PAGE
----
Dmall takes grocery orders online and employs workers who buy the items in supermarkets and delivery them quickly to consumers.
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First an executive selling m-commerce must identify who the buyers are in-house. "Everyone can say no in an organization," Brya said. "It's the people who can say yes who you should talk to, and no one else."
When establishing objectives with in-house buyers, Brya said the executive selling m-commerce should ask a variety of questions, including: How would conditions improve as a result? Ideally what would you like to accomplish? How would your customers be better served? What keeps you up at night regarding mobile? If you had to set mobile priorities now, what three things must be done?
Then comes establishing measurements for success, Brya said. "Your buyers will tell you what they need."
But the most important element to selling m-commerce to upper management is establishing the value mobile commerce brings to an organization, Brya said. "Initially they'll want to know how much it will cost, because they are focused on the price, not the value. But this is completely under your control," he said. "You need to be able to define the value, which should be disproportionate to the cost."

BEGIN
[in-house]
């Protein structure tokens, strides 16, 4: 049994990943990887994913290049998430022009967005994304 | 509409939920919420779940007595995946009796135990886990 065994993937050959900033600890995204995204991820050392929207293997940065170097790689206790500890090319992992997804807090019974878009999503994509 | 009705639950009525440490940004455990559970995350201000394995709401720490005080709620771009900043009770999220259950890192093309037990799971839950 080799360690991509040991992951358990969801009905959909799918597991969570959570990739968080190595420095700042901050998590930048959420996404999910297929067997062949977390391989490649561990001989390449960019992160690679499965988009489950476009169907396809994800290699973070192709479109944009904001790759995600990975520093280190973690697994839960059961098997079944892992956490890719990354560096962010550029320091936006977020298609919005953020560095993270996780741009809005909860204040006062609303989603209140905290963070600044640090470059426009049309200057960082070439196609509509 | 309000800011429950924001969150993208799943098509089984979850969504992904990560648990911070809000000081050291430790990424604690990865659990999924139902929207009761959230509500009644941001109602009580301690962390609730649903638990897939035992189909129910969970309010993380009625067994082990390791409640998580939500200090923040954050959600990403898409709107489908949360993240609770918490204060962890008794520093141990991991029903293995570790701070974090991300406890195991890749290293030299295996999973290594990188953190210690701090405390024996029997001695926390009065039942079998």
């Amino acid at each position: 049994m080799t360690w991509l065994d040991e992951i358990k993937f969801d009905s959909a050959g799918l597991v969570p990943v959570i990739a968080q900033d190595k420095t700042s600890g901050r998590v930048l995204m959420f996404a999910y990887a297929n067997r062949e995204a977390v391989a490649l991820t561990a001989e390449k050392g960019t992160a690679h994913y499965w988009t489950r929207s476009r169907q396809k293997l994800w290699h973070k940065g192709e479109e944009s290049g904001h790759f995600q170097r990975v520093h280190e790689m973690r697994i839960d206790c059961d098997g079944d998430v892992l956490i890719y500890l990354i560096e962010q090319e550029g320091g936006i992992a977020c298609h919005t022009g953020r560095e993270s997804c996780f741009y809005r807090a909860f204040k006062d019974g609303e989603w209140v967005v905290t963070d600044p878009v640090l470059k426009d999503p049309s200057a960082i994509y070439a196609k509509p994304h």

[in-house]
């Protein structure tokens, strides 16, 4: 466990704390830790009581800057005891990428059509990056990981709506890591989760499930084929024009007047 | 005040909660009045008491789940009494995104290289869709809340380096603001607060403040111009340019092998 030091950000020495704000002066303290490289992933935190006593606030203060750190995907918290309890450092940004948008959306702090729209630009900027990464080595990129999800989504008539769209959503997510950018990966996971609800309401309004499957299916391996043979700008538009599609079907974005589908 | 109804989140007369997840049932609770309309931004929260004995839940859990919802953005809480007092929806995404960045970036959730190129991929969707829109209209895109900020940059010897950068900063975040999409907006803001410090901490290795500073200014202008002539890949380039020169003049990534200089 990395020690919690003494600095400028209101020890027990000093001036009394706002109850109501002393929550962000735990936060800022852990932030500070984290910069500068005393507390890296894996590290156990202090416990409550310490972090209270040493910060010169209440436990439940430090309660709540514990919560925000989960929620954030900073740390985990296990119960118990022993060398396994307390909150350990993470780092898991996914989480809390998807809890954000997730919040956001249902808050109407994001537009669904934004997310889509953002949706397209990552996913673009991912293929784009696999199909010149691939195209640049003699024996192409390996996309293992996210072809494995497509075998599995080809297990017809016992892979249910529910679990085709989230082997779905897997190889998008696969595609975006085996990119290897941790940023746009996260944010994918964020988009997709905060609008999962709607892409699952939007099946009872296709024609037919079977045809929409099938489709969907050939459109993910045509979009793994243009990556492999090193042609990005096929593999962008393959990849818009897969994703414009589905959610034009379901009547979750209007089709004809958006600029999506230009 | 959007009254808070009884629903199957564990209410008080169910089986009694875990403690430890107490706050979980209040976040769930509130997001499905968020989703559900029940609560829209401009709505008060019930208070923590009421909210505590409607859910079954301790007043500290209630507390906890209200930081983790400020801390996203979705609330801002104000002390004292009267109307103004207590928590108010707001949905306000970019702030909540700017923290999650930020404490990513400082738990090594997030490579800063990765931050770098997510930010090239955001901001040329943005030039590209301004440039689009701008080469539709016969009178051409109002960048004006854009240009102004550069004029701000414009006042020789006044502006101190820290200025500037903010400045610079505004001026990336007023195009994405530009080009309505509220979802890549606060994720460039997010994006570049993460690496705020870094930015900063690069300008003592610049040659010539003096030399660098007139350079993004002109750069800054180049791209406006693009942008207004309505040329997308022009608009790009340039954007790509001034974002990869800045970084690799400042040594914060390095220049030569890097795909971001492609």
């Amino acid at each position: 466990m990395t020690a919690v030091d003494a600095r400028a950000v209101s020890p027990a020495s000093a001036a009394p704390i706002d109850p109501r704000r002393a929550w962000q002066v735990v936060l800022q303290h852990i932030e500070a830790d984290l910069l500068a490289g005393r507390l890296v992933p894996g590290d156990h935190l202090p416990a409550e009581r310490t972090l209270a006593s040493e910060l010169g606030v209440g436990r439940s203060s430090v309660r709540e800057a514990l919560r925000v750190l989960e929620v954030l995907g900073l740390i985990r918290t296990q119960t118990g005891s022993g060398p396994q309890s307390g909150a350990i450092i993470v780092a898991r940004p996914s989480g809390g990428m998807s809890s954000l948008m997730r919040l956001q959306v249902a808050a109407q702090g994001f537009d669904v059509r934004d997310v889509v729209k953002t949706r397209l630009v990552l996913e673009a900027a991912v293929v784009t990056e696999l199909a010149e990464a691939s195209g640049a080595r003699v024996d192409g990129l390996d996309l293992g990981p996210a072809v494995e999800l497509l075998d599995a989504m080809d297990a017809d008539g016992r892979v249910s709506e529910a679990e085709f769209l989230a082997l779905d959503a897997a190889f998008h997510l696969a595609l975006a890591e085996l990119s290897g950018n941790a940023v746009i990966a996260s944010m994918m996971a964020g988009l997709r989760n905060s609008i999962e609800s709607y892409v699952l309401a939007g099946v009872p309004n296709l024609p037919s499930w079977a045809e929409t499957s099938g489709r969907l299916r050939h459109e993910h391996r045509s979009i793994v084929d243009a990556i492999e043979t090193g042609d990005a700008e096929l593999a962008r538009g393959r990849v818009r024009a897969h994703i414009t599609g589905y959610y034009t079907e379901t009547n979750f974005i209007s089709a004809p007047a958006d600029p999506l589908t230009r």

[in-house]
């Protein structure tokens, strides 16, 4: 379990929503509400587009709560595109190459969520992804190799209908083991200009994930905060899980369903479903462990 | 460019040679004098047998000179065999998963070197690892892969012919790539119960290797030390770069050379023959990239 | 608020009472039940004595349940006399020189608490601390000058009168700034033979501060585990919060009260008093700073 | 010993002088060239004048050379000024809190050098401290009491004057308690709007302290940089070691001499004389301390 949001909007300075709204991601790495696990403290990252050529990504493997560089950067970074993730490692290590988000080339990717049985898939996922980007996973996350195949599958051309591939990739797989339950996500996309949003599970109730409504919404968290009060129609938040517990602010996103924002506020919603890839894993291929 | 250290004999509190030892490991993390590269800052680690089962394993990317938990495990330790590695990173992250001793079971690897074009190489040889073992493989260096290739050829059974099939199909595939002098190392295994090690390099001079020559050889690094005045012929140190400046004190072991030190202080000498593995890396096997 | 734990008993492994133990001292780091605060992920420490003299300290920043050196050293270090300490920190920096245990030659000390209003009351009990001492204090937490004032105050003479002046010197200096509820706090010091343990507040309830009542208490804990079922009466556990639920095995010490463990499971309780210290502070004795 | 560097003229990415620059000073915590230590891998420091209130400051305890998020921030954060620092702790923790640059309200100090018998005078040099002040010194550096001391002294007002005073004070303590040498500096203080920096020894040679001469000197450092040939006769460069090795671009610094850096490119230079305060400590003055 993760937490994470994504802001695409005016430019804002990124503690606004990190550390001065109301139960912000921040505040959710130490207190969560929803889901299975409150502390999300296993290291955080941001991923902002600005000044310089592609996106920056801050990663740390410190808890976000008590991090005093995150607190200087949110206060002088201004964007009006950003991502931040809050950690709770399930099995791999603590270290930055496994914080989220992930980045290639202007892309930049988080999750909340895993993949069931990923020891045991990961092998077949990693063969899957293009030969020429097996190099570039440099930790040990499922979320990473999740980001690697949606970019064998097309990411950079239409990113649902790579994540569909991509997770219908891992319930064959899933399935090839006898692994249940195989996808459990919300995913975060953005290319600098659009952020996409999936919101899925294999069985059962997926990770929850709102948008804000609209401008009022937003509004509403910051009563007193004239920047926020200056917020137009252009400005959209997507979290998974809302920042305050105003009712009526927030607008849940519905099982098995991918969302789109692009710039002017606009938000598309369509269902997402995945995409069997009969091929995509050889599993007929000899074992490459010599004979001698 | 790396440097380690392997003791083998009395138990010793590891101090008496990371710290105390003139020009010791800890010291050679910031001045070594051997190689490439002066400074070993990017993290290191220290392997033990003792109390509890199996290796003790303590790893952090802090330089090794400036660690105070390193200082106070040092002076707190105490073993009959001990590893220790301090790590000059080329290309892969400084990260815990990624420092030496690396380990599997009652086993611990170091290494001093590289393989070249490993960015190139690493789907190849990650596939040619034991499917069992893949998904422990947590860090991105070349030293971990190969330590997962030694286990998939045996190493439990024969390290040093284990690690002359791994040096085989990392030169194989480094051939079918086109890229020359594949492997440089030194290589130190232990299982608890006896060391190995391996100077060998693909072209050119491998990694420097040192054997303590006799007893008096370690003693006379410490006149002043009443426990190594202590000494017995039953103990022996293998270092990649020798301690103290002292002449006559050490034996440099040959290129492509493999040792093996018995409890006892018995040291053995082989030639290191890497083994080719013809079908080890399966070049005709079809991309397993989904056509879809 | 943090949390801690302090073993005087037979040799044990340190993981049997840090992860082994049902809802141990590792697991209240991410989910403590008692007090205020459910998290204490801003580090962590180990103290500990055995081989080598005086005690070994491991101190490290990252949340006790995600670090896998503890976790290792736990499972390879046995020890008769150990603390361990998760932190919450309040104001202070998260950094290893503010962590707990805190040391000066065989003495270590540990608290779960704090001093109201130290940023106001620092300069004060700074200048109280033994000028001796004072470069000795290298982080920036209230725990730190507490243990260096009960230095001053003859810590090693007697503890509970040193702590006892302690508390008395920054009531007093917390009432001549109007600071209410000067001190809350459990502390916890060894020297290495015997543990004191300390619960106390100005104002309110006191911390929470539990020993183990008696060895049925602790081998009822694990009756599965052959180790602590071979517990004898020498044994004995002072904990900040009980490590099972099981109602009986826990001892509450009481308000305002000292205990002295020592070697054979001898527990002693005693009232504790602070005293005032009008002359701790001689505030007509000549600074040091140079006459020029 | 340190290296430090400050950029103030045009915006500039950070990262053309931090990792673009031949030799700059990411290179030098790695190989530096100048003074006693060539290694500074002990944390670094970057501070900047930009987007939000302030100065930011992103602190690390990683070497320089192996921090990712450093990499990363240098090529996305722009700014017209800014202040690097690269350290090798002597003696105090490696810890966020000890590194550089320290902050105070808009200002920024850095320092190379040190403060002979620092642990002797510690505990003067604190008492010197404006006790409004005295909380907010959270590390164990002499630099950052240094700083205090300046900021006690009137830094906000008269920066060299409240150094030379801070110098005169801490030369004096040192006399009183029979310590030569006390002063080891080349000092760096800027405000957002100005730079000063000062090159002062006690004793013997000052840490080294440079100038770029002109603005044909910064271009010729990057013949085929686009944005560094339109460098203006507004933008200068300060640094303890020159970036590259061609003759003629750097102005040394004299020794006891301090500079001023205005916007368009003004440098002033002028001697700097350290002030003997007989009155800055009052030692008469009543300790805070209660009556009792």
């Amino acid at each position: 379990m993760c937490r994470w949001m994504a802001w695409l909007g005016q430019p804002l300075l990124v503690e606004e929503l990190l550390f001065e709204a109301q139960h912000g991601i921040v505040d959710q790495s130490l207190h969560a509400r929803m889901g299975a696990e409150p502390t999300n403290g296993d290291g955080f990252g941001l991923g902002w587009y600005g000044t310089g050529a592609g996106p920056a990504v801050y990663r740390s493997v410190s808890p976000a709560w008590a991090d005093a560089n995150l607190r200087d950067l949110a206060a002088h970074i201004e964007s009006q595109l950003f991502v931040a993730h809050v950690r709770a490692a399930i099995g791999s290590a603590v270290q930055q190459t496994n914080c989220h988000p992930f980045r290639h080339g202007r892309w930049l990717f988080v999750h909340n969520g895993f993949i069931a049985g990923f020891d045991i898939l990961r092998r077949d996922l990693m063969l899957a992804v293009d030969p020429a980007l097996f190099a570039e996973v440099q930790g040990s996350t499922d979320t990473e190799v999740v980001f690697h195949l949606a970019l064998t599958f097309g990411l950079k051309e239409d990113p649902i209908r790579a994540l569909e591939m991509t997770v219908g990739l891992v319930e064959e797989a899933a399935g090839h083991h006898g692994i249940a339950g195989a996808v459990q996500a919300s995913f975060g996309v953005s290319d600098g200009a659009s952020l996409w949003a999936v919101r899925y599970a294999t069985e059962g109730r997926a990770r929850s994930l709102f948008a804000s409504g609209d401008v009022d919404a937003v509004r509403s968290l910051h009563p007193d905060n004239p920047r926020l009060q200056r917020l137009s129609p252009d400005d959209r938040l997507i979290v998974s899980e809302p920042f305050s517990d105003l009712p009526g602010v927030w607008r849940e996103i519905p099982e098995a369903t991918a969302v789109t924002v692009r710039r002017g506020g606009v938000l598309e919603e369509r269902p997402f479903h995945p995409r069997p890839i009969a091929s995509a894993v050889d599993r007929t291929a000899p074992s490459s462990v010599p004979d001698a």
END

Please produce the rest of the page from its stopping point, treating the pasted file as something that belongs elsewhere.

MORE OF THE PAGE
The 50 speakers at the Mobile Commerce Forum demonstrated the many ways mobile technology can bring value to a retailer. And, given the rapid pace of change, there are likely to be many new examples to share at Mobile Commerce Forum 2012.